Remembrance of the Daleks only features one Special Weapons Dalek, which was in itself a stand-in for a much more elaborate concept – a mobile Dalek weapons platform that stalked the streets on hoverpads and blasted anything in its sights, Human and Dalek alike. However, budgetary limitations forced the writers to improvise, instead creating the concept of a singular Dalek that had the firepower of an entire army, and the iconic Special Weapons Dalek was born. Although only one was made in the end, another idea that was floating around at the time was to have several Special Weapons Daleks, some working for the Imperials and some loyal to the Renegades. I have captured the spirit of that concept in this unique Special Weapons Dalek custom, painted in Renegade livery to give some much-needed firepower to the Renegade Dalek cause. This was a fun custom to do, since I had never painted a Special Weapons Dalek before, and it was only possible thanks to a very lucky job lot I bought on ebay that had not one but two Special Weapons Daleks included, one broken, to add to the preexisting two that I already had, one from the Remembrance of the Daleks box set and one from the talking Dalek range.

Next – Classic Series Dalek Customs Collection Tour – Other Classic Customs

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Bonus – Dalek Battle Computer Custom Figure:

One of my most ambitious customs is this recreation of the Renegade Dalek Battle Computer as seen in Remembrance of the Daleks. Despite lacking its occupant, who I have replaced with the Dalek mutant from the Genesis of the Daleks set, this custom looks very nice and I am really pleased with how it looks, although it may require some touching up here and there at some point in the future.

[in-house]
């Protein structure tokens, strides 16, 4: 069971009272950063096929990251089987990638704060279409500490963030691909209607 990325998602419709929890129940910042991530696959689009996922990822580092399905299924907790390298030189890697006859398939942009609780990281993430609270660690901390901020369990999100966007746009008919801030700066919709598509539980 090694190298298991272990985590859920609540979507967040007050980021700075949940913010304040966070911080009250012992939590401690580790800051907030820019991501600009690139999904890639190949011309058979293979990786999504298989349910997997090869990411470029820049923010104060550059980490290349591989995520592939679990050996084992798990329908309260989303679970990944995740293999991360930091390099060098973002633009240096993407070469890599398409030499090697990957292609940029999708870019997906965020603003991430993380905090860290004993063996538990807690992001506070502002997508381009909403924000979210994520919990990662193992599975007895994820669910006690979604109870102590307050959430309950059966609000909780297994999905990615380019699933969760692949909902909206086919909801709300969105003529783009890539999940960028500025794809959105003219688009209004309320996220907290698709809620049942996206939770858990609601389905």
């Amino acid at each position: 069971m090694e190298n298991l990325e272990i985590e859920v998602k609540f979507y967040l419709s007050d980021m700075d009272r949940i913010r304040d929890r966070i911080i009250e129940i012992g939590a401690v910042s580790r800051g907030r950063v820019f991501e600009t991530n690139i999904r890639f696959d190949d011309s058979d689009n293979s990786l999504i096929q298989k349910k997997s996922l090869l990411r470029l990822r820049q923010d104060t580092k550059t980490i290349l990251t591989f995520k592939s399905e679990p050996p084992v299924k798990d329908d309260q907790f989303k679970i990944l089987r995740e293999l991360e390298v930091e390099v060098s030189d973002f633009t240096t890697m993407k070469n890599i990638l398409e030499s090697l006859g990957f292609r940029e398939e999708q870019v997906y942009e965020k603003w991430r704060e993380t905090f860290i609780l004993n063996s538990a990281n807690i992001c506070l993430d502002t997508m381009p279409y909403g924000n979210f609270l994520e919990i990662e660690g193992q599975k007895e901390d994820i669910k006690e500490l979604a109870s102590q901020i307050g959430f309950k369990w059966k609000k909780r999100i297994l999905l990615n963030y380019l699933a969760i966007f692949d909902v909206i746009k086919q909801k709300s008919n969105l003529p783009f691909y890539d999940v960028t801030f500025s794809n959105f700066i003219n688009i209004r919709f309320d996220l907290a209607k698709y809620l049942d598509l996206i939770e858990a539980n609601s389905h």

Why the Daleks? – “The Daleks are awesome, no matter what anyone says.”

A question I’m asked often by friends and family alike is, ‘Why the Daleks?’ In fairness, it is a valid question. To any average Joe the Daleks are frankly laughable, both in their design and their execution. They look like dustbins and are often described as such, they shriek impotent threats and inaudible screams of malice, often directed at nobody in particular, and their episodes range from pretty good (Remembrance) to downright awful (Asylum). And if the tone of this introduction seems somewhat pessimistic, that’s because any Dalek fan is aware of the never-ending uphill battle of not only trying to convince non-whovians to watch Doctor Who, but also trying to convince just about everyone that the Daleks are a viable threat, a well-crafted villain and an essential part of British culture. It’s like being the only person in town who likes Marmite, or the Star Wars prequels, or Tommy Wiseau. I could be shown a list of a hundred viable reasons why the Daleks aren’t cool, but I would never be swayed. But the question remains: Why?

Dalekmania – Britain and the Daleks

For one, whether we like it or not, the Daleks are embedded in British culture. Show a Dalek to anyone in England and they would be able to tell you immediately what it is, no matter where in the country they lived or worked, and there are very few fictional icons that have such universal recognition. In fact, I’d be willing to bet that Dalek imagery has permeated into every corner of the English-speaking world, and perhaps beyond. One must remember that the Daleks are old, they turn fifty-four this year, making them older than Darth Vader and Spock, giving them an edge over their franchise rivals. Any Brit who isn’t even a tiny bit proud of the Daleks is ignorant of how much of an impact they have truly had on the world, despite everything. As far as British iconography goes, there is nothing that can top the Daleks.